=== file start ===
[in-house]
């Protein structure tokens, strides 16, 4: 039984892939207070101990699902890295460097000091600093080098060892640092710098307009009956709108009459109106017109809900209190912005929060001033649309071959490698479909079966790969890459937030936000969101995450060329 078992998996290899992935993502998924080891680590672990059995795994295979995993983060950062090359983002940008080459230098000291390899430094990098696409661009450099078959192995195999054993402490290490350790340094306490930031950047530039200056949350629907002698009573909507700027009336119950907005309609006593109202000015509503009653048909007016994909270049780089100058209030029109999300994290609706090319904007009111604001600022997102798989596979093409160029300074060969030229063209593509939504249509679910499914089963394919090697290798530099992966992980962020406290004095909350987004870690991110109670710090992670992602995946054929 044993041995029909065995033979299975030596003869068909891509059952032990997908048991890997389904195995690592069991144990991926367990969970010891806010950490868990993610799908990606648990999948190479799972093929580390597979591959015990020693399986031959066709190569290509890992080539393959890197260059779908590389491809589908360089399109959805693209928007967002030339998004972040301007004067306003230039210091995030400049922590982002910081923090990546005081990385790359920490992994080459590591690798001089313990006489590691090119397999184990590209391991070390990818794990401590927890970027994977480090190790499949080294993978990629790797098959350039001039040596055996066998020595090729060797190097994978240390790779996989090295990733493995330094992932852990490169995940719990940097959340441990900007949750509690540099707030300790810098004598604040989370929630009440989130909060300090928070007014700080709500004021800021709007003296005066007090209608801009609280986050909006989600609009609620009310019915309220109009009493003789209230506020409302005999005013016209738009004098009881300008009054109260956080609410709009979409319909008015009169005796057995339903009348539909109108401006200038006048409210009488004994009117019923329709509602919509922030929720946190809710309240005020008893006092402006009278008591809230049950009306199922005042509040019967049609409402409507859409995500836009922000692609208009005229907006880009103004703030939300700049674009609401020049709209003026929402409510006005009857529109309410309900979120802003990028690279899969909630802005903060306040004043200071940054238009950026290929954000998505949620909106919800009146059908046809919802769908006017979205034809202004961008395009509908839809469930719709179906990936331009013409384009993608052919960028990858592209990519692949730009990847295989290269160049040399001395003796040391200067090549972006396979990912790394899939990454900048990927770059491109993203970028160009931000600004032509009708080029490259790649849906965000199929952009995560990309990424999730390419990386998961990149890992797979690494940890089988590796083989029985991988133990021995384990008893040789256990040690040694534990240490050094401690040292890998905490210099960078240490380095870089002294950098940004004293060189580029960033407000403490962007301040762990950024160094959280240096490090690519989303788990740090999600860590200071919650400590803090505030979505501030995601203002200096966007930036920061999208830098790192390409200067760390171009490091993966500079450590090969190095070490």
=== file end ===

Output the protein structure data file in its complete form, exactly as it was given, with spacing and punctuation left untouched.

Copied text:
[in-house]
């Protein structure tokens, strides 16, 4: 039984892939207070101990699902890295460097000091600093080098060892640092710098307009009956709108009459109106017109809900209190912005929060001033649309071959490698479909079966790969890459937030936000969101995450060329 078992998996290899992935993502998924080891680590672990059995795994295979995993983060950062090359983002940008080459230098000291390899430094990098696409661009450099078959192995195999054993402490290490350790340094306490930031950047530039200056949350629907002698009573909507700027009336119950907005309609006593109202000015509503009653048909007016994909270049780089100058209030029109999300994290609706090319904007009111604001600022997102798989596979093409160029300074060969030229063209593509939504249509679910499914089963394919090697290798530099992966992980962020406290004095909350987004870690991110109670710090992670992602995946054929 044993041995029909065995033979299975030596003869068909891509059952032990997908048991890997389904195995690592069991144990991926367990969970010891806010950490868990993610799908990606648990999948190479799972093929580390597979591959015990020693399986031959066709190569290509890992080539393959890197260059779908590389491809589908360089399109959805693209928007967002030339998004972040301007004067306003230039210091995030400049922590982002910081923090990546005081990385790359920490992994080459590591690798001089313990006489590691090119397999184990590209391991070390990818794990401590927890970027994977480090190790499949080294993978990629790797098959350039001039040596055996066998020595090729060797190097994978240390790779996989090295990733493995330094992932852990490169995940719990940097959340441990900007949750509690540099707030300790810098004598604040989370929630009440989130909060300090928070007014700080709500004021800021709007003296005066007090209608801009609280986050909006989600609009609620009310019915309220109009009493003789209230506020409302005999005013016209738009004098009881300008009054109260956080609410709009979409319909008015009169005796057995339903009348539909109108401006200038006048409210009488004994009117019923329709509602919509922030929720946190809710309240005020008893006092402006009278008591809230049950009306199922005042509040019967049609409402409507859409995500836009922000692609208009005229907006880009103004703030939300700049674009609401020049709209003026929402409510006005009857529109309410309900979120802003990028690279899969909630802005903060306040004043200071940054238009950026290929954000998505949620909106919800009146059908046809919802769908006017979205034809202004961008395009509908839809469930719709179906990936331009013409384009993608052919960028990858592209990519692949730009990847295989290269160049040399001395003796040391200067090549972006396979990912790394899939990454900048990927770059491109993203970028160009931000600004032509009708080029490259790649849906965000199929952009995560990309990424999730390419990386998961990149890992797979690494940890089988590796083989029985991988133990021995384990008893040789256990040690040694534990240490050094401690040292890998905490210099960078240490380095870089002294950098940004004293060189580029960033407000403490962007301040762990950024160094959280240096490090690519989303788990740090999600860590200071919650400590803090505030979505501030995601203002200096966007930036920061999208830098790192390409200067760390171009490091993966500079450590090969190095070490």